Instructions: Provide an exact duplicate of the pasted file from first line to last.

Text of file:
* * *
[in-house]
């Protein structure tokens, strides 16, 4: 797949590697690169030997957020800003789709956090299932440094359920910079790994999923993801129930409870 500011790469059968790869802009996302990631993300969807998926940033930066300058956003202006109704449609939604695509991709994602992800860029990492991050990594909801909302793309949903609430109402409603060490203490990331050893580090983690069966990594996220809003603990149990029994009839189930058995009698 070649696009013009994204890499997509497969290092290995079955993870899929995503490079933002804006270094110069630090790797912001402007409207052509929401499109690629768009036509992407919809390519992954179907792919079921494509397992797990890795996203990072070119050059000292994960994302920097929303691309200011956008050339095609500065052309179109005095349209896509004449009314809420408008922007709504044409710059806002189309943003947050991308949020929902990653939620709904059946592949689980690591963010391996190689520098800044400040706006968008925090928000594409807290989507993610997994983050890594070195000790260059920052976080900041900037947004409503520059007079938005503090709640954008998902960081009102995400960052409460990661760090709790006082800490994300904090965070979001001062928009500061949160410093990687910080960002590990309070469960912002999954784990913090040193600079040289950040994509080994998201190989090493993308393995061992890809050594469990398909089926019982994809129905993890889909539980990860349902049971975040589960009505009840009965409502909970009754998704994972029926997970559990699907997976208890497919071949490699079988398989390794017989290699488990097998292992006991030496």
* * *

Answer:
[in-house]
């Protein structure tokens, strides 16, 4: 797949590697690169030997957020800003789709956090299932440094359920910079790994999923993801129930409870 500011790469059968790869802009996302990631993300969807998926940033930066300058956003202006109704449609939604695509991709994602992800860029990492991050990594909801909302793309949903609430109402409603060490203490990331050893580090983690069966990594996220809003603990149990029994009839189930058995009698 070649696009013009994204890499997509497969290092290995079955993870899929995503490079933002804006270094110069630090790797912001402007409207052509929401499109690629768009036509992407919809390519992954179907792919079921494509397992797990890795996203990072070119050059000292994960994302920097929303691309200011956008050339095609500065052309179109005095349209896509004449009314809420408008922007709504044409710059806002189309943003947050991308949020929902990653939620709904059946592949689980690591963010391996190689520098800044400040706006968008925090928000594409807290989507993610997994983050890594070195000790260059920052976080900041900037947004409503520059007079938005503090709640954008998902960081009102995400960052409460990661760090709790006082800490994300904090965070979001001062928009500061949160410093990687910080960002590990309070469960912002999954784990913090040193600079040289950040994509080994998201190989090493993308393995061992890809050594469990398909089926019982994809129905993890889909539980990860349902049971975040589960009505009840009965409502909970009754998704994972029926997970559990699907997976208890497919071949490699079988398989390794017989290699488990097998292992006991030496």